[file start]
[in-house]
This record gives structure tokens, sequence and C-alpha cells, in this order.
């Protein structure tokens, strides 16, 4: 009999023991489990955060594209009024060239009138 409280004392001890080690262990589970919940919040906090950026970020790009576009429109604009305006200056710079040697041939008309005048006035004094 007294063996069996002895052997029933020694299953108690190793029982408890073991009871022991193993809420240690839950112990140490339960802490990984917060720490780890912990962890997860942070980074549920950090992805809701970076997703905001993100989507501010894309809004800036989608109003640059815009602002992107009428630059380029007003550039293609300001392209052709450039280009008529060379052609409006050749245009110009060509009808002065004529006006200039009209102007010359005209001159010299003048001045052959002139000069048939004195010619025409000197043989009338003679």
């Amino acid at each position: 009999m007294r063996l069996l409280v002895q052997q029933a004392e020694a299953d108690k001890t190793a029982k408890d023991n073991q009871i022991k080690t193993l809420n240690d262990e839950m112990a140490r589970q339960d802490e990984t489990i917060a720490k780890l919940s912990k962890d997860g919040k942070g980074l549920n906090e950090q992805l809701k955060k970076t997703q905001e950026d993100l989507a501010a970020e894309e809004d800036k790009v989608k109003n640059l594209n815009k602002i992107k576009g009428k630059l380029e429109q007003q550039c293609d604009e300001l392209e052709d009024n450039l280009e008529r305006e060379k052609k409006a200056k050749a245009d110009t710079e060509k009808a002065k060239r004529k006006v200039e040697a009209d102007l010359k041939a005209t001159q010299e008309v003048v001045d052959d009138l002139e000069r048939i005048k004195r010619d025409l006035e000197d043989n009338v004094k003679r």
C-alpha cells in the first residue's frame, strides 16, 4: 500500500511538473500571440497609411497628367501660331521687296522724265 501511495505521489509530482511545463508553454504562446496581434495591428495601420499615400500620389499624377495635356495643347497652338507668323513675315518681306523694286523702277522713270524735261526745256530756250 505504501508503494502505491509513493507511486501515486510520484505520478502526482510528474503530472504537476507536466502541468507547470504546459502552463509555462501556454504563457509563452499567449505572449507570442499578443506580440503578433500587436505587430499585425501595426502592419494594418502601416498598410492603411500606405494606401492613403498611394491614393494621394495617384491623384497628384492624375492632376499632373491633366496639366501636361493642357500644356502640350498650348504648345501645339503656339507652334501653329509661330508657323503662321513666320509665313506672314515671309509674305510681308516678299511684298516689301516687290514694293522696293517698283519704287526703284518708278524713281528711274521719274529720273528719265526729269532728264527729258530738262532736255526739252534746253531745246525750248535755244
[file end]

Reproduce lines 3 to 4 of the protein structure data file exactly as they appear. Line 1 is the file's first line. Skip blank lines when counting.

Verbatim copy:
């Protein structure tokens, strides 16, 4: 009999023991489990955060594209009024060239009138 409280004392001890080690262990589970919940919040906090950026970020790009576009429109604009305006200056710079040697041939008309005048006035004094 007294063996069996002895052997029933020694299953108690190793029982408890073991009871022991193993809420240690839950112990140490339960802490990984917060720490780890912990962890997860942070980074549920950090992805809701970076997703905001993100989507501010894309809004800036989608109003640059815009602002992107009428630059380029007003550039293609300001392209052709450039280009008529060379052609409006050749245009110009060509009808002065004529006006200039009209102007010359005209001159010299003048001045052959002139000069048939004195010619025409000197043989009338003679």
């Amino acid at each position: 009999m007294r063996l069996l409280v002895q052997q029933a004392e020694a299953d108690k001890t190793a029982k408890d023991n073991q009871i022991k080690t193993l809420n240690d262990e839950m112990a140490r589970q339960d802490e990984t489990i917060a720490k780890l919940s912990k962890d997860g919040k942070g980074l549920n906090e950090q992805l809701k955060k970076t997703q905001e950026d993100l989507a501010a970020e894309e809004d800036k790009v989608k109003n640059l594209n815009k602002i992107k576009g009428k630059l380029e429109q007003q550039c293609d604009e300001l392209e052709d009024n450039l280009e008529r305006e060379k052609k409006a200056k050749a245009d110009t710079e060509k009808a002065k060239r004529k006006v200039e040697a009209d102007l010359k041939a005209t001159q010299e008309v003048v001045d052959d009138l002139e000069r048939i005048k004195r010619d025409l006035e000197d043989n009338v004094k003679r």